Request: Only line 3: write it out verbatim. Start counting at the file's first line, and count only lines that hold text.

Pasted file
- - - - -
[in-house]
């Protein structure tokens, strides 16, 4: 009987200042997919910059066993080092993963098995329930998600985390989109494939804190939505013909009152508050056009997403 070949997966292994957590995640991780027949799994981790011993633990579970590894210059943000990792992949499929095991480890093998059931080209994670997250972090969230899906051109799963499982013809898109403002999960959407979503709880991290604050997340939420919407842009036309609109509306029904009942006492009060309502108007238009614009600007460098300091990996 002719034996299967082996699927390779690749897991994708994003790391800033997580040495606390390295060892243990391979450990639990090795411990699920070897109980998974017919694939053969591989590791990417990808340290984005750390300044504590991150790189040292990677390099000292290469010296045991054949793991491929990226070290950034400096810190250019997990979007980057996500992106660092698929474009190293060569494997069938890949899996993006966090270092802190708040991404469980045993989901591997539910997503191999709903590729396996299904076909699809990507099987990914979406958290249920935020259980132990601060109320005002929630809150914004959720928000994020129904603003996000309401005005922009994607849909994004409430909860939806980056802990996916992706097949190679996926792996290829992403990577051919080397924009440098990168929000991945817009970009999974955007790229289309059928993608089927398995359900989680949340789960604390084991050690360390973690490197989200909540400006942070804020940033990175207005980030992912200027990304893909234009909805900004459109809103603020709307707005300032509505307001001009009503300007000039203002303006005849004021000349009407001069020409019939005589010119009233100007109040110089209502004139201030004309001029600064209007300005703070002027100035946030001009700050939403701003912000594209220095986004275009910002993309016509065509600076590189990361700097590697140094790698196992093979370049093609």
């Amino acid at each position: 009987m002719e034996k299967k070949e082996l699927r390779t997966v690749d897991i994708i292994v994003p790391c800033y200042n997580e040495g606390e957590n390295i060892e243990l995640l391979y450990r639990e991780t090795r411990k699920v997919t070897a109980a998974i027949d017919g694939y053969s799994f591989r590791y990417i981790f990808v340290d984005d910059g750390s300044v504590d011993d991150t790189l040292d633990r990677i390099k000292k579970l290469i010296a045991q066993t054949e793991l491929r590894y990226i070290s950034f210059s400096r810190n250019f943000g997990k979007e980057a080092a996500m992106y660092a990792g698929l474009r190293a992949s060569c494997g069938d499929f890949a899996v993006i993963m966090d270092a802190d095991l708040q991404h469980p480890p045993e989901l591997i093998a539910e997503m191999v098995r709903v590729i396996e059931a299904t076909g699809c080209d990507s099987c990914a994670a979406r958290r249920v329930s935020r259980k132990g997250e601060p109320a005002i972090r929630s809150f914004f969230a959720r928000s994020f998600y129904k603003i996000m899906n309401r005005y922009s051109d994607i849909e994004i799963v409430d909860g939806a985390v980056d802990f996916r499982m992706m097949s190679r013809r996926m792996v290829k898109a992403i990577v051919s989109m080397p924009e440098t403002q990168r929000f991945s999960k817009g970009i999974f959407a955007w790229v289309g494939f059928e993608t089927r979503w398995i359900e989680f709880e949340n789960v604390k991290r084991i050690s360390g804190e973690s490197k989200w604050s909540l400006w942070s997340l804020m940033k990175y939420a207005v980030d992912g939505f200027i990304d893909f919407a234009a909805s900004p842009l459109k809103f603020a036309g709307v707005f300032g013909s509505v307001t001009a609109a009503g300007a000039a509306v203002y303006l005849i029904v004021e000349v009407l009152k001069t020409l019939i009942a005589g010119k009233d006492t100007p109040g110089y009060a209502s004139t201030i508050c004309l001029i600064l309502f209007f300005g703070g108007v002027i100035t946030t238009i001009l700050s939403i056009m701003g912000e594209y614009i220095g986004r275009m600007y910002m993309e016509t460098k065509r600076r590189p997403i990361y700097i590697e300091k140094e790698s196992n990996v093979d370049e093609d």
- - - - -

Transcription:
């Amino acid at each position: 009987m002719e034996k299967k070949e082996l699927r390779t997966v690749d897991i994708i292994v994003p790391c800033y200042n997580e040495g606390e957590n390295i060892e243990l995640l391979y450990r639990e991780t090795r411990k699920v997919t070897a109980a998974i027949d017919g694939y053969s799994f591989r590791y990417i981790f990808v340290d984005d910059g750390s300044v504590d011993d991150t790189l040292d633990r990677i390099k000292k579970l290469i010296a045991q066993t054949e793991l491929r590894y990226i070290s950034f210059s400096r810190n250019f943000g997990k979007e980057a080092a996500m992106y660092a990792g698929l474009r190293a992949s060569c494997g069938d499929f890949a899996v993006i993963m966090d270092a802190d095991l708040q991404h469980p480890p045993e989901l591997i093998a539910e997503m191999v098995r709903v590729i396996e059931a299904t076909g699809c080209d990507s099987c990914a994670a979406r958290r249920v329930s935020r259980k132990g997250e601060p109320a005002i972090r929630s809150f914004f969230a959720r928000s994020f998600y129904k603003i996000m899906n309401r005005y922009s051109d994607i849909e994004i799963v409430d909860g939806a985390v980056d802990f996916r499982m992706m097949s190679r013809r996926m792996v290829k898109a992403i990577v051919s989109m080397p924009e440098t403002q990168r929000f991945s999960k817009g970009i999974f959407a955007w790229v289309g494939f059928e993608t089927r979503w398995i359900e989680f709880e949340n789960v604390k991290r084991i050690s360390g804190e973690s490197k989200w604050s909540l400006w942070s997340l804020m940033k990175y939420a207005v980030d992912g939505f200027i990304d893909f919407a234009a909805s900004p842009l459109k809103f603020a036309g709307v707005f300032g013909s509505v307001t001009a609109a009503g300007a000039a509306v203002y303006l005849i029904v004021e000349v009407l009152k001069t020409l019939i009942a005589g010119k009233d006492t100007p109040g110089y009060a209502s004139t201030i508050c004309l001029i600064l309502f209007f300005g703070g108007v002027i100035t946030t238009i001009l700050s939403i056009m701003g912000e594209y614009i220095g986004r275009m600007y910002m993309e016509t460098k065509r600076r590189p997403i990361y700097i590697e300091k140094e790698s196992n990996v093979d370049e093609d």